Haynesville’s Economics, LNG Exports Lead To Renaissance
SHREVEPORT, La.—The Haynesville is the only shale gas play to reinvent itself, said Welles Fitzpatrick of SunTrust Robinson Humphrey. That’s the message the analyst came to the stage at the 2nd Annual DUG Haynesville conference and exhibition to deliver to a packed Shreveport Convention Center on Feb. 20.
Fitzgerald didn’t stop there as he told the audience the reinvention is entirely driven by technology. Additionally, the Haynesville has a lower decline rate than other plays in the U.S., which he added will provide a springboard for the companies in the play.
He also said exports are shaping the future of natural gas and it’s positive on the pricing side.
Drillinginfo’s Bernadette Johnson said natural gas prices will average $2.75 per thousand cubic foot in 2019. She added that LNG exports are the big driver of growing demand for U.S. natural gas and said Drillinginfo expects exports to reach 11 billion cubic feet per day (Bcf/d) by 2023.
BPX Energy’s Mohit Singh told the crowd the company is focused on delivering free cash flow growth. BPX combines the legacy assets of BP Plc (NYSE: BP) in the Lower 48 with the acquisition of BHP Billiton’s U.S. onshore assets, which have doubled BPX’s production in the Haynesville and tripled its acreage position. The company is currently running six rigs in the Shelby Trough and Singh said the company plans to keep them running throughout the year.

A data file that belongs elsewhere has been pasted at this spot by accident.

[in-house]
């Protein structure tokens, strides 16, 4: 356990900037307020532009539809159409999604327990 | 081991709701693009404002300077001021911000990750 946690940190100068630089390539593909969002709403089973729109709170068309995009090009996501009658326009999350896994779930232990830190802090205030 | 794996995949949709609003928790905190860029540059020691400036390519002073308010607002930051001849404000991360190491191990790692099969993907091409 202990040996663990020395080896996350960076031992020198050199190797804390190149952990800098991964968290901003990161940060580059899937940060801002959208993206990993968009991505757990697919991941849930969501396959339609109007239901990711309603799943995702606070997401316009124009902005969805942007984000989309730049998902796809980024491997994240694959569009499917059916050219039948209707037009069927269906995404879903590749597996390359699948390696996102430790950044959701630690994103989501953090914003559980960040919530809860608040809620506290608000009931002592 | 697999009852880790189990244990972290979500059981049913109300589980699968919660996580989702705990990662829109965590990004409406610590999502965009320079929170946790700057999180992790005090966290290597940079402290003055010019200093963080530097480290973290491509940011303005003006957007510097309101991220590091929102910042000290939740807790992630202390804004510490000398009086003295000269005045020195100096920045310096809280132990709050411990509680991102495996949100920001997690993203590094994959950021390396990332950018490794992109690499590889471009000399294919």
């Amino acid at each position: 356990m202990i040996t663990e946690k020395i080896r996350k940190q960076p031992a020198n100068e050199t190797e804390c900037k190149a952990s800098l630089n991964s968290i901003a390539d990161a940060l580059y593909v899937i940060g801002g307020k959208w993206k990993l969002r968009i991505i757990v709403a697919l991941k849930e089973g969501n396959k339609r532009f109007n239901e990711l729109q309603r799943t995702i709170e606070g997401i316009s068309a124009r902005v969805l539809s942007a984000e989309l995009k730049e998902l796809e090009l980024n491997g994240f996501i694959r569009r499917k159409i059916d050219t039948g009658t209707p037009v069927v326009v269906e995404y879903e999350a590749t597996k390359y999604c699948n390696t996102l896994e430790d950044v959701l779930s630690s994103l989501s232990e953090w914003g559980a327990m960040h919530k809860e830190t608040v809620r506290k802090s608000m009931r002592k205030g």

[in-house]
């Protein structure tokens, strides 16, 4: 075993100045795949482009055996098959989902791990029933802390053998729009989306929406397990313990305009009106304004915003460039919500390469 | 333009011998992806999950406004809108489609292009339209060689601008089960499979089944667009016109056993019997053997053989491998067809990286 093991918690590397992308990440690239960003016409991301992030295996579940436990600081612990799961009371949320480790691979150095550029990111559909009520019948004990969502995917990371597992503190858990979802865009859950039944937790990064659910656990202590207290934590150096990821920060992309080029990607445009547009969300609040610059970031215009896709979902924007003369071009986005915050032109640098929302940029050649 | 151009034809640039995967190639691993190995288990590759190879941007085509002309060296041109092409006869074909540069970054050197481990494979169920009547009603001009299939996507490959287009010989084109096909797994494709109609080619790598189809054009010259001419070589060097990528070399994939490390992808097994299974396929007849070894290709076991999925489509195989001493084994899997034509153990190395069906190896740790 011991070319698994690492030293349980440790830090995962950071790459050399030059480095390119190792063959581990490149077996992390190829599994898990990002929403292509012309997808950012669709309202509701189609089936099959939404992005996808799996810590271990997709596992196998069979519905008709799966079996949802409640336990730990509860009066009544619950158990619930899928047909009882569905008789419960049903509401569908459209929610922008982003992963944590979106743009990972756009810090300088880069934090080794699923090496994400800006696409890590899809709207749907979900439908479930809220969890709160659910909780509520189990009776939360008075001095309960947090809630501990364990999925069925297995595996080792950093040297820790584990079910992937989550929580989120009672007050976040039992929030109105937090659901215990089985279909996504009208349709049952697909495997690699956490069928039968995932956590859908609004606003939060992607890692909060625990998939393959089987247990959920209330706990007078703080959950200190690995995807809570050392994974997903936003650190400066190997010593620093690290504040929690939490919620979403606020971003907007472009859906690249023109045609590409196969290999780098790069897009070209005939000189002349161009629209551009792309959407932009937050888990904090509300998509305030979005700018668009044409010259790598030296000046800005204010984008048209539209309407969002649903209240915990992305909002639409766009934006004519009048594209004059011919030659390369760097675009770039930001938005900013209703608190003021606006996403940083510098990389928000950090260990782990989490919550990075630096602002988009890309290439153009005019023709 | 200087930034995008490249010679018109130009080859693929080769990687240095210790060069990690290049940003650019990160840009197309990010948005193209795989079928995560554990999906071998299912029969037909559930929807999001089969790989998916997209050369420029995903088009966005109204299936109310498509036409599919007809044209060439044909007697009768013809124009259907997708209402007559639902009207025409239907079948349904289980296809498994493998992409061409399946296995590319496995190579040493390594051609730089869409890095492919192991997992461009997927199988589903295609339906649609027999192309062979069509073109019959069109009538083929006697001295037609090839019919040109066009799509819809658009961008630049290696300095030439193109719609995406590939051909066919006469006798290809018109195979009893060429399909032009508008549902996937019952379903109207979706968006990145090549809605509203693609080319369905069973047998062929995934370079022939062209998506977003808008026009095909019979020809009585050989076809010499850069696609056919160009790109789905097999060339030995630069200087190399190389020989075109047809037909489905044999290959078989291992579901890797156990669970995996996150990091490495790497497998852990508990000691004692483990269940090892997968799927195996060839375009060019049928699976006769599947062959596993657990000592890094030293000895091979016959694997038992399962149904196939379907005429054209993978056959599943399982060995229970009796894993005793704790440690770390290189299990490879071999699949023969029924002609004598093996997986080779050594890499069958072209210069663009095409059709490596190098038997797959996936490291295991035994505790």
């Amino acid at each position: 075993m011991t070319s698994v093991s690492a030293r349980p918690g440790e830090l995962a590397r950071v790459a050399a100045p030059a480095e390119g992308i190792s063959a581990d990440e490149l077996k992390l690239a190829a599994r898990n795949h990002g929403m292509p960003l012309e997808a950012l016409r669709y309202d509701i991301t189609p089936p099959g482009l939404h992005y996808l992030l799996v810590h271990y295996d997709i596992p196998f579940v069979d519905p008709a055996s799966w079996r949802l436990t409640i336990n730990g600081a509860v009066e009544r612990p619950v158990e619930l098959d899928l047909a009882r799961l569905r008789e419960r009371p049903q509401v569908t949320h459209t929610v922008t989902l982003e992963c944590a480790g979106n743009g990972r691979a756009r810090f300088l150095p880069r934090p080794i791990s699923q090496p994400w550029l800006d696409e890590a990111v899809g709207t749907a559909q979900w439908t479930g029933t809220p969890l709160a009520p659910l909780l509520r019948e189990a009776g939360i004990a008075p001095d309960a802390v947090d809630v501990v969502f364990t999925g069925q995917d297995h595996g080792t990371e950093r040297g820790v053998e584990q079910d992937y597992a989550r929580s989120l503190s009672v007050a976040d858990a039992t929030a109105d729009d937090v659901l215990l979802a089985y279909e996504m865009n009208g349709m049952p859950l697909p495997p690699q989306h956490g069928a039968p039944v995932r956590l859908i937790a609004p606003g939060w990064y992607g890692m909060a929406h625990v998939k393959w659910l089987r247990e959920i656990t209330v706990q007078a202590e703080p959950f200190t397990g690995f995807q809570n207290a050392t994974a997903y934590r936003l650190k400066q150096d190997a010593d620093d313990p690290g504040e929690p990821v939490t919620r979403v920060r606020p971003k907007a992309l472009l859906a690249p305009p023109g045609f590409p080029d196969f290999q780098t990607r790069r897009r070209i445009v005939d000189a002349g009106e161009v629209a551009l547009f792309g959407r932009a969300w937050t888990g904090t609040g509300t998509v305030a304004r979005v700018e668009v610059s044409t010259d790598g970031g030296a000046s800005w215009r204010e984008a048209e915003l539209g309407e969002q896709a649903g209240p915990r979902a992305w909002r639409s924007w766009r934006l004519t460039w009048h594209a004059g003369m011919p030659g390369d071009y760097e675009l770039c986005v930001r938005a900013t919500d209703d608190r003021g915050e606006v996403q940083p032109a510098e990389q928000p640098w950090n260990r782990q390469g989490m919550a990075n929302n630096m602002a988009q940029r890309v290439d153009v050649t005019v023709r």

Tellurian Inc. (NASDAQ: TELL) continues to lead the way to LNG exports out of Haynesville, according to John Howie, senior vice president of upstream at Tellurian.
Howie said the Driftwood LNG terminal will be supplied by low-cost gas. He added that the Haynesville Global Access Pipeline will move Tellurian’s equity gas from the Haynesville to southwest Louisiana.
The Haynesville’s gas was the catalyst for Tellurian’s choice to make upstream acquisition efforts. He also said the low-transportation costs to the export terminal were another logical factor.
Earlier in the day, Rob Turnham, president and COO of Goodrich Petroleum Corp. (NYSE: GDP), opened the conference with a look at the Haynesville’s renaissance. He pointed to the Haynesville’s favorable economics as the driving force. Specifically, he said low finding and development costs, abundant availability of good service companies, great takeaway capacity and geographic location are the main drivers of the region’s shale plays. Goodrich announced favorable results in September at its Harris-Dickson14&23 numbers 1 and 3 in Red River and DeSoto parishes, La., which Turnham attributed to the critical role of technology. He said evolving completions that maximize near wellbore stimulations have “been a game-changer in the play.”
An A&D panel also took the stage in Shreveport featuring Alan Smith, Rockcliff Energy CEO and Chairman; Geoff Roberts, managing director and head of U.S. A&D at BMO Capital Markets; and Chris Atherton, EnergyNet’s CEO. The A&D panellists advised attendees to take advantage of the positive characteristics of the Haynesville basin, but agreed that companies need a very long-term outlook and financial wherewithal to stay the course.
Additionally, the panellists noted that midstream deals are taking a dominant position in all Haynesville transactions. Premiums are being paid for midstream components, they said.
Frank Tsuru, president and COO of Indigo Natural Resources LLC, updated attendees on his company’s success in the Haynesville. Indigo has eight rigs running and Tsuru said the privately-held natural gas producer achieved an average lateral length of 7,250 ft in 2018. Indigo also has 4.5 trillion cubic feet of proved reserves and is producing more than 1.3 billion cubic feet per day gross. Tsuru noted the close relationship between Indigo and Momentum Midstream LLC has also been instrumental for growth.